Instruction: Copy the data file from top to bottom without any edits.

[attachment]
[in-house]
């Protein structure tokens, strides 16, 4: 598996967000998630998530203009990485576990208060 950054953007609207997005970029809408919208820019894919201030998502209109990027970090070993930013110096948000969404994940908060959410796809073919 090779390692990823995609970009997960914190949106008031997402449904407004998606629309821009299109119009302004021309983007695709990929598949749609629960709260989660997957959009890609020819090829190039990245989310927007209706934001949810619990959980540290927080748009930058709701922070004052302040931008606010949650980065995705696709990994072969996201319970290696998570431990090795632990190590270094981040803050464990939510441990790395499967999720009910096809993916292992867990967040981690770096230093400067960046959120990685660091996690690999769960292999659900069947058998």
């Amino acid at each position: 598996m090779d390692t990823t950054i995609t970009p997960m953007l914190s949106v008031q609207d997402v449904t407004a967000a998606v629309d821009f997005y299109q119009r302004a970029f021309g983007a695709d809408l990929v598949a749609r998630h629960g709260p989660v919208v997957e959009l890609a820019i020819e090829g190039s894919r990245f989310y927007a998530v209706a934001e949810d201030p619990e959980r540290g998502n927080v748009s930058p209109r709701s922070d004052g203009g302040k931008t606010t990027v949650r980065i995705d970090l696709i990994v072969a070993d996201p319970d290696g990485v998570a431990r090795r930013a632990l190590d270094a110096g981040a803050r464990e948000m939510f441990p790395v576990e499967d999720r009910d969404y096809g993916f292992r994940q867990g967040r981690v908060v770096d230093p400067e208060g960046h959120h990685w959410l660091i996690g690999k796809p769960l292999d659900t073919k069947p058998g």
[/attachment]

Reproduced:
[in-house]
């Protein structure tokens, strides 16, 4: 598996967000998630998530203009990485576990208060 950054953007609207997005970029809408919208820019894919201030998502209109990027970090070993930013110096948000969404994940908060959410796809073919 090779390692990823995609970009997960914190949106008031997402449904407004998606629309821009299109119009302004021309983007695709990929598949749609629960709260989660997957959009890609020819090829190039990245989310927007209706934001949810619990959980540290927080748009930058709701922070004052302040931008606010949650980065995705696709990994072969996201319970290696998570431990090795632990190590270094981040803050464990939510441990790395499967999720009910096809993916292992867990967040981690770096230093400067960046959120990685660091996690690999769960292999659900069947058998």
């Amino acid at each position: 598996m090779d390692t990823t950054i995609t970009p997960m953007l914190s949106v008031q609207d997402v449904t407004a967000a998606v629309d821009f997005y299109q119009r302004a970029f021309g983007a695709d809408l990929v598949a749609r998630h629960g709260p989660v919208v997957e959009l890609a820019i020819e090829g190039s894919r990245f989310y927007a998530v209706a934001e949810d201030p619990e959980r540290g998502n927080v748009s930058p209109r709701s922070d004052g203009g302040k931008t606010t990027v949650r980065i995705d970090l696709i990994v072969a070993d996201p319970d290696g990485v998570a431990r090795r930013a632990l190590d270094a110096g981040a803050r464990e948000m939510f441990p790395v576990e499967d999720r009910d969404y096809g993916f292992r994940q867990g967040r981690v908060v770096d230093p400067e208060g960046h959120h990685w959410l660091i996690g690999k796809p769960l292999d659900t073919k069947p058998g």